Who Gets Hired and Why?

The ideal executive candidate is the sum of multiple variables. Yes, we expect the résumé to shine and the interview to be stellar, but what is the DNA of the ideal candidate?

Integrity is in the genetic code of an honest, sincere and principled leader. It is an ever-present code of conduct that is noble and should be celebrated and rewarded. When composing your résumé, there is sometimes the temptation to amplify one’s credentials. However, your résumé is your calling card and says more about you than you might realize. A person of integrity will be measured when presenting their credentials, not overly modest, but accurate when describing their experience. Nothing turns a recruiter off more than an excessively exaggerated résumé. Integrity establishes the relationship between a candidate and hiring manager.

An accomplished person is highly skilled and well trained. Your level of proficiency, from novice to expert, is relative to the size and scale of your role and organization. For example, it is one thing to be an accomplished CEO of a company with 500 employees versus a CEO who oversees 50,000 employees. Regardless of the scope, they both require a significant experience level that only comes when mastering your craft. Time, patience and practice are the trinity to becoming accomplished.

Sound judgment and experience stems from the culmination of emotional intelligence gained by failure, repetition, courage and success, which helps form one’s decision-making skills. However, it is through knowledge and experience that the learning takes place. Experience is gained in good times and bad and develops the essential skills and behaviors that collectively create insight. Insight, along with factual evidence, is how experienced leaders learn to make informed decisions. When interviewing, you will have several opportunities to share the depth and breadth of your experience; don’t be shy, use this time to shine. You’ve earned bragging rights, just remember to corroborate your experience with tangible examples of success. Describe your qualifications, how they were attained and what value they offer. And remember, along with experience, organizations want to know that their leaders, above all, operate using sound judgment. Leaders demonstrate their strengths in several ways. Some are introverts, some are extroverts, and some are extroverted introverts. Regardless of their leadership styles, accomplished CEOs and executives recognize the importance of building relationships with employees and stakeholders by rewarding innovation and remaining nimble to unforeseen challenges.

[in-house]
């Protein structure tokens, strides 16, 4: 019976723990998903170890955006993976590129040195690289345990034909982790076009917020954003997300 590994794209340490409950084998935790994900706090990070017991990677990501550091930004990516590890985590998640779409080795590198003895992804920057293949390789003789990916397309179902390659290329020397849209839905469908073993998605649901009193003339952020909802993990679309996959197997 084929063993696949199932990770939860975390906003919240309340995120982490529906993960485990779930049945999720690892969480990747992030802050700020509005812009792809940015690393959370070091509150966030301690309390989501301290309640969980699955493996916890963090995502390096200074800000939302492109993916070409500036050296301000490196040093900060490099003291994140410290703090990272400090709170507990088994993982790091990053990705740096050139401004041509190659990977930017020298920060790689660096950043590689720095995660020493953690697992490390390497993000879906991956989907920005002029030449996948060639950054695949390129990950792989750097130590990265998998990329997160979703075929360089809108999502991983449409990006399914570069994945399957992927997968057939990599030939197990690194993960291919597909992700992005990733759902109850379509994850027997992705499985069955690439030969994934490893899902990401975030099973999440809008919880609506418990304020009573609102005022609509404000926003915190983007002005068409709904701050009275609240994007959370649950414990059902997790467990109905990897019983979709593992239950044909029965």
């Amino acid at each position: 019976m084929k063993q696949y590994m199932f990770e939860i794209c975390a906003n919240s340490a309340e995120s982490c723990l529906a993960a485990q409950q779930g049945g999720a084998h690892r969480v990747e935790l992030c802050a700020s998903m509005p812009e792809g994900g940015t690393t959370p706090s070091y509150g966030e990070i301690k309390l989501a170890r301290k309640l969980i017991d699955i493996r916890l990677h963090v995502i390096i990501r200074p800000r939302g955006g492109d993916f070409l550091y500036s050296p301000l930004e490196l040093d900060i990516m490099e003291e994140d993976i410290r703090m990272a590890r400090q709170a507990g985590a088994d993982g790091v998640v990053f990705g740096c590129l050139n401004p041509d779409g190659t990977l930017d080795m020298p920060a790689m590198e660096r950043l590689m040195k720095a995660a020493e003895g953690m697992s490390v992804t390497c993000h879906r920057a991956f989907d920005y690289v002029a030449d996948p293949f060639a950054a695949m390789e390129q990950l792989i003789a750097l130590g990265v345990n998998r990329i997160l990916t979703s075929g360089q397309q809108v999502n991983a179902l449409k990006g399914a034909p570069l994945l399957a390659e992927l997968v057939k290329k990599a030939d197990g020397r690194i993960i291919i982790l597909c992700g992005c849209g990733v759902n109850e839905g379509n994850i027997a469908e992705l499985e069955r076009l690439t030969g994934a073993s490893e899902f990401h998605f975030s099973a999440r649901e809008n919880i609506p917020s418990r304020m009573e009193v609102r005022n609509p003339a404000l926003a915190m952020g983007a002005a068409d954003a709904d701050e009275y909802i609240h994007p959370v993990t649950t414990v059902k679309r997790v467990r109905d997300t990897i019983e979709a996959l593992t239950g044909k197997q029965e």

What are the traits and characteristics of an extrovert? Extroverts are outgoing and enjoy social settings more than introverts. They don’t require a lot of downtime and they thrive around people. They enjoy being the center of attention and gain energy from being around other people. A few of the most famous and talented extroverts include personalities such as Steve Jobs, Oprah Winfrey and President Obama. Individually, they express their leadership style in alignment with their personalities, but collectively they are textbook extroverts.

Studies show that 70% of CEOs describe themselves as introverts. Take a moment and think about influential and successful CEOs who reflect the qualities of an introvert. Leaders like Warren Buffet, Bill Gates, Elon Musk and Steven Spielberg are more reserved and manage quietly by utilizing influence and persuasion to motivate and encourage innovation. Introverts are highly successful and are known to be exceptional leaders.

Extroverted introverts, also known as outgoing introverts, are individuals who exhibit qualities of both extroverts and introverts. They can be outgoing when needed and enjoy meeting new people, but can only endure so much socializing. After a long day of work, they are more likely to retreat and prefer to spend time alone. This combination is a powerful commodity and quite desirable.

An exceptional leader is fundamentally layered. The qualities and characteristics vary from individual to individual and no two look alike, nor should they. Individuality and personality can never be duplicated. Leadership can be loud, quiet, learned and mastered. They may lead thousands, or a few, but the DNA is the same. A strong leader must have integrity, accomplishments, solid and tested experience, and sound judgment. Regardless of their management style, exceptional leaders inspire and influence others to follow.

The Career Engineering series features the expert advice of Amy Rueda, a 25-year veteran of executive search, who has placed CEOs and C-suite executives across multiple industries and functional areas. Her passion for leading diversity initiatives that focus on change management and employee engagement is reflected in her portfolio of accomplishments. Amy studied political science and was born and raised in Los Angeles.

Email your career questions to connectfeedback@alumni.ucla.edu and Amy will try and answer them in next month’s issue of Career Engineering.

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